Great West Dbq

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Just got this back with a favorable grade (98) and felt it may be nice to share. We actually had a while to do this, so it's generally much more polished than a timed essay would be, but with my procrastination and general unwillingness to edit there are still a few uncomfortable sentences and a rather hasty conclusion.

1992 DBQ - To what extent did the natural environment shape the development of the West beyond the Mississippi and the lives of those who lived there? How important were other factors?

Despite having gained an early reputation as a barren desert, the Great West quickly became the dominant target behind the expansionist campaigns of the United States during the 18th century. Swarms of frontiersmen travelled to the West,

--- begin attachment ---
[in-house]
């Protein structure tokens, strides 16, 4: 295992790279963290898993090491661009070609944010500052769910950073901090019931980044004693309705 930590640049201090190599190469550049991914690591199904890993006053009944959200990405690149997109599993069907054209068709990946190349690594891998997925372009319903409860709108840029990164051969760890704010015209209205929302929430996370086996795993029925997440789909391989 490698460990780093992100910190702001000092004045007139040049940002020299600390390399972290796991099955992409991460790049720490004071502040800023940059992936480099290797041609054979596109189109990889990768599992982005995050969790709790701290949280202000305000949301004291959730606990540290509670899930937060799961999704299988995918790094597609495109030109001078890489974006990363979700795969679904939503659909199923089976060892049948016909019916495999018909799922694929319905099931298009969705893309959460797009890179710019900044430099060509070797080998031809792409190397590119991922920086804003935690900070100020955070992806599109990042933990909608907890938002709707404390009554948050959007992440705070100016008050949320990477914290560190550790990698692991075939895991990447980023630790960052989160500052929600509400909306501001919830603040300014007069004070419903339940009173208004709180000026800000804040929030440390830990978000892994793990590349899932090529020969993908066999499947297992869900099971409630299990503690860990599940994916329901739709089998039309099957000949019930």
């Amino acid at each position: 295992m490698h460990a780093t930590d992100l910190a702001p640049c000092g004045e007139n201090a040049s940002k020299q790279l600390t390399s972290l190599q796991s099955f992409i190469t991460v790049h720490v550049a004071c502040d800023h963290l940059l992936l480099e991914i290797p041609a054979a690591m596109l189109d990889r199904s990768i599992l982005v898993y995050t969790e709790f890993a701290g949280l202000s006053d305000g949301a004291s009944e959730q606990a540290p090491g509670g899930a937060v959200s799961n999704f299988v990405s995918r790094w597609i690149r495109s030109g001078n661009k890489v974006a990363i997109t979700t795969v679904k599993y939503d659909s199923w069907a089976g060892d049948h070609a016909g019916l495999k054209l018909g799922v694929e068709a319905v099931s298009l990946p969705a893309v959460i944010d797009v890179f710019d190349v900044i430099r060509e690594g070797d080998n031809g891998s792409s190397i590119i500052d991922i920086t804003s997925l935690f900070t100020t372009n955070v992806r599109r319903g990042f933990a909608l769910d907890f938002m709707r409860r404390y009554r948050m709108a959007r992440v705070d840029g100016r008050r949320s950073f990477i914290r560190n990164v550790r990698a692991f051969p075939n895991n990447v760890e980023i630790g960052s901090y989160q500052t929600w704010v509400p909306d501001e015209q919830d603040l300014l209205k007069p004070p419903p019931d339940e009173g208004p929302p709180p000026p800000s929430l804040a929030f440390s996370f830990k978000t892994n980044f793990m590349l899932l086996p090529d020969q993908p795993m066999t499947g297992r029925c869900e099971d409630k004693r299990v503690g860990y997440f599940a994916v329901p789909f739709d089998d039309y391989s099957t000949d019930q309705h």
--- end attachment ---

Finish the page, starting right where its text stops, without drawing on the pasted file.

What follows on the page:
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Without the railroads, the West could never have become as populated as it did. And while the creation of Western railroad tracks only came about after interest had been sparked in the region by its natural potential, the tracks were nevertheless essential in realizing and acting on the interest. Before railroads were available, the trek west had been done by wagon, and had deterred many with its length, risk, and hardship (Doc. E). Thus, the transcontinental railroad and its subsidiary lines were central to Western development. Not only did their completion result in a massive westward migration and the virtual overnight creation of towns, but the massive labor required to create the tracks prompted the railroad companies to recruit over 12,000 Chinese workers (many from China itself), and the need for a market for the completed railroad convinced the companies to actively encourage Western settlement by selling their land cheaply and setting railroad rates low enough to be affordable by virtually anyone (Doc. G). The government similarly promoted expansion into the West with the Homestead Act and other decrees, which also offered land at token prices. Even before the highly nationalistic and pro-expansionist regime under the Republican Party came into play during and after the Civil War, the government had been partial to expansionism through such leaders as James K. Polk. Polk’s seizure of Oregon from the British and the Southwest and California from Mexico reflected the growing popularity and power of Manifest Destiny in justifying expansionism, and set the scene for the American dominance of the West (Doc.

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